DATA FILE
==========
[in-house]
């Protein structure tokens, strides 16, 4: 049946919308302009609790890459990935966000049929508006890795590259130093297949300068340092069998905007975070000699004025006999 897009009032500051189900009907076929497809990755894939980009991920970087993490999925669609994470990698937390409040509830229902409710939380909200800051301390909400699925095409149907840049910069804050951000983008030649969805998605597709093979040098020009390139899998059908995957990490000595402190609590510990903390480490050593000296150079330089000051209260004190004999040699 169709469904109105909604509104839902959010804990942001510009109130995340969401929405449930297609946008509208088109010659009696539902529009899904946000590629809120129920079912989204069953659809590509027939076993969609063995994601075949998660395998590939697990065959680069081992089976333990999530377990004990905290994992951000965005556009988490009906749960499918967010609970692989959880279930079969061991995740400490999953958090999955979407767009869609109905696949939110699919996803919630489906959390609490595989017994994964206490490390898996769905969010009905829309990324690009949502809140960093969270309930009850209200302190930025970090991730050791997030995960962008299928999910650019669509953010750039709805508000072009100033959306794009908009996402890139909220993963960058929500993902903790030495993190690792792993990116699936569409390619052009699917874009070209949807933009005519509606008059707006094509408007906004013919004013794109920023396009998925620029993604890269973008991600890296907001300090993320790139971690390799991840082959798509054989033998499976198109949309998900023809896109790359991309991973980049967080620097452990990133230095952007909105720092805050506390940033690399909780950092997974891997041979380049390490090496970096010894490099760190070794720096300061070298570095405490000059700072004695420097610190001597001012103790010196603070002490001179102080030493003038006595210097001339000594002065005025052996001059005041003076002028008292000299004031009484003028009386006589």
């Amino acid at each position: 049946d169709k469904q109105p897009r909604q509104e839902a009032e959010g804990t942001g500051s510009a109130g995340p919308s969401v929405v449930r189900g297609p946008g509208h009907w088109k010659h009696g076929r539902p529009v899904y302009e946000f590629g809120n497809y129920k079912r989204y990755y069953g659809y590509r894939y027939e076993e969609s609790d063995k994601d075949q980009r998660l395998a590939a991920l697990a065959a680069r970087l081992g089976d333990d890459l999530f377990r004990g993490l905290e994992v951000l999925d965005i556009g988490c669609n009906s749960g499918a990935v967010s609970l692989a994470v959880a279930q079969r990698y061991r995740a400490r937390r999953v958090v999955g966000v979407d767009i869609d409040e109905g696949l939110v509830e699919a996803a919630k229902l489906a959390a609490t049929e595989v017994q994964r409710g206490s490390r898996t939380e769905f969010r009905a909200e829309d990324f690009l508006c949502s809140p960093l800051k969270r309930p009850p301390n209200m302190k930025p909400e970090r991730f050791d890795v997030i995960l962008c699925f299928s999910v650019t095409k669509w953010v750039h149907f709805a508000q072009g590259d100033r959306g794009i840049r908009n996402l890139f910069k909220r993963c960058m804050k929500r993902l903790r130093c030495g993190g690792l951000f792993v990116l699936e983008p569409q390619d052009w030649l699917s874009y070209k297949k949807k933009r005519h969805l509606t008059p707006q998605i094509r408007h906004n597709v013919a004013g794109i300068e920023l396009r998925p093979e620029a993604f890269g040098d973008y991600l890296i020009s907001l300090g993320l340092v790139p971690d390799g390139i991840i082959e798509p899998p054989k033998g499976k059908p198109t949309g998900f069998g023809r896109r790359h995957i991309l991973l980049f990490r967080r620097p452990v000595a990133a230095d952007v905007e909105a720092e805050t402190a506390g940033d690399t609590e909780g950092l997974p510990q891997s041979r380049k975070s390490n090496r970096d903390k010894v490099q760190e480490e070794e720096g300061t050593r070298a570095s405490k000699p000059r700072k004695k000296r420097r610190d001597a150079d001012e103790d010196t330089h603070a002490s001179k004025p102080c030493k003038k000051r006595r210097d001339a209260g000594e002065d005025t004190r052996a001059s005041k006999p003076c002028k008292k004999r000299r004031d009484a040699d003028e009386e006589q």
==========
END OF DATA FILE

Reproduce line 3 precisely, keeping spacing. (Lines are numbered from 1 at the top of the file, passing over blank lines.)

């Amino acid at each position: 049946d169709k469904q109105p897009r909604q509104e839902a009032e959010g804990t942001g500051s510009a109130g995340p919308s969401v929405v449930r189900g297609p946008g509208h009907w088109k010659h009696g076929r539902p529009v899904y302009e946000f590629g809120n497809y129920k079912r989204y990755y069953g659809y590509r894939y027939e076993e969609s609790d063995k994601d075949q980009r998660l395998a590939a991920l697990a065959a680069r970087l081992g089976d333990d890459l999530f377990r004990g993490l905290e994992v951000l999925d965005i556009g988490c669609n009906s749960g499918a990935v967010s609970l692989a994470v959880a279930q079969r990698y061991r995740a400490r937390r999953v958090v999955g966000v979407d767009i869609d409040e109905g696949l939110v509830e699919a996803a919630k229902l489906a959390a609490t049929e595989v017994q994964r409710g206490s490390r898996t939380e769905f969010r009905a909200e829309d990324f690009l508006c949502s809140p960093l800051k969270r309930p009850p301390n209200m302190k930025p909400e970090r991730f050791d890795v997030i995960l962008c699925f299928s999910v650019t095409k669509w953010v750039h149907f709805a508000q072009g590259d100033r959306g794009i840049r908009n996402l890139f910069k909220r993963c960058m804050k929500r993902l903790r130093c030495g993190g690792l951000f792993v990116l699936e983008p569409q390619d052009w030649l699917s874009y070209k297949k949807k933009r005519h969805l509606t008059p707006q998605i094509r408007h906004n597709v013919a004013g794109i300068e920023l396009r998925p093979e620029a993604f890269g040098d973008y991600l890296i020009s907001l300090g993320l340092v790139p971690d390799g390139i991840i082959e798509p899998p054989k033998g499976k059908p198109t949309g998900f069998g023809r896109r790359h995957i991309l991973l980049f990490r967080r620097p452990v000595a990133a230095d952007v905007e909105a720092e805050t402190a506390g940033d690399t609590e909780g950092l997974p510990q891997s041979r380049k975070s390490n090496r970096d903390k010894v490099q760190e480490e070794e720096g300061t050593r070298a570095s405490k000699p000059r700072k004695k000296r420097r610190d001597a150079d001012e103790d010196t330089h603070a002490s001179k004025p102080c030493k003038k000051r006595r210097d001339a209260g000594e002065d005025t004190r052996a001059s005041k006999p003076c002028k008292k004999r000299r004031d009484a040699d003028e009386e006589q």